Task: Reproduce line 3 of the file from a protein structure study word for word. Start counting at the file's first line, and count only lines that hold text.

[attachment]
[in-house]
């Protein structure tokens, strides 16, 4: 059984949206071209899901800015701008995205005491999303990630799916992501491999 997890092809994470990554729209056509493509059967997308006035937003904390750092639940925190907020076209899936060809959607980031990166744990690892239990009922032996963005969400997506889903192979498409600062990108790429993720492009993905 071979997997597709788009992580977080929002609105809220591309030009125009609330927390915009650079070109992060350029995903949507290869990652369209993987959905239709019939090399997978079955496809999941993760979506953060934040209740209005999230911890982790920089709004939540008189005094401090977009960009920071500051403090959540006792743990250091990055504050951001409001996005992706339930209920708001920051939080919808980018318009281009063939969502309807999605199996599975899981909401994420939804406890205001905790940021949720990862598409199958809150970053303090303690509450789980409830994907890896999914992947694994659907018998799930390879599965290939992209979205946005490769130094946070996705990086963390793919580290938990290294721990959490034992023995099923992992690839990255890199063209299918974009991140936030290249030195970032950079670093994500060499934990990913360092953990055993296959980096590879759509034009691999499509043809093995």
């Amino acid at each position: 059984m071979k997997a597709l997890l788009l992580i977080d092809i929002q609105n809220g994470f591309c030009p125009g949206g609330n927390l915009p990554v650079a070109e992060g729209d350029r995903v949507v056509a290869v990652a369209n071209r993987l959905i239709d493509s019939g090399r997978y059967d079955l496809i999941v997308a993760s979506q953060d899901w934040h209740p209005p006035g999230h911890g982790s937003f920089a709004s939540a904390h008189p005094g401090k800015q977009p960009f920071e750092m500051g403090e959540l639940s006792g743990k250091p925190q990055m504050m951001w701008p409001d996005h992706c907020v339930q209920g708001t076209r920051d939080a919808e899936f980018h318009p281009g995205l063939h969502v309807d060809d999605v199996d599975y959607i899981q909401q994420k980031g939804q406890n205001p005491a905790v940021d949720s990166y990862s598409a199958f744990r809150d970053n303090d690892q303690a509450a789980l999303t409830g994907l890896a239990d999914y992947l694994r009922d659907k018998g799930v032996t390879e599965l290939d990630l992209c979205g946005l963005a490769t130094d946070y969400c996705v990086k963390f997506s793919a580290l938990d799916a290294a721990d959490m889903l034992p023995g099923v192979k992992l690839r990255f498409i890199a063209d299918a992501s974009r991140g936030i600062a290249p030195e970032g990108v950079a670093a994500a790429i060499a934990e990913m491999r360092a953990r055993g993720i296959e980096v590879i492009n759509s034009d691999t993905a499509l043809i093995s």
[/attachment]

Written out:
């Amino acid at each position: 059984m071979k997997a597709l997890l788009l992580i977080d092809i929002q609105n809220g994470f591309c030009p125009g949206g609330n927390l915009p990554v650079a070109e992060g729209d350029r995903v949507v056509a290869v990652a369209n071209r993987l959905i239709d493509s019939g090399r997978y059967d079955l496809i999941v997308a993760s979506q953060d899901w934040h209740p209005p006035g999230h911890g982790s937003f920089a709004s939540a904390h008189p005094g401090k800015q977009p960009f920071e750092m500051g403090e959540l639940s006792g743990k250091p925190q990055m504050m951001w701008p409001d996005h992706c907020v339930q209920g708001t076209r920051d939080a919808e899936f980018h318009p281009g995205l063939h969502v309807d060809d999605v199996d599975y959607i899981q909401q994420k980031g939804q406890n205001p005491a905790v940021d949720s990166y990862s598409a199958f744990r809150d970053n303090d690892q303690a509450a789980l999303t409830g994907l890896a239990d999914y992947l694994r009922d659907k018998g799930v032996t390879e599965l290939d990630l992209c979205g946005l963005a490769t130094d946070y969400c996705v990086k963390f997506s793919a580290l938990d799916a290294a721990d959490m889903l034992p023995g099923v192979k992992l690839r990255f498409i890199a063209d299918a992501s974009r991140g936030i600062a290249p030195e970032g990108v950079a670093a994500a790429i060499a934990e990913m491999r360092a953990r055993g993720i296959e980096v590879i492009n759509s034009d691999t993905a499509l043809i093995s």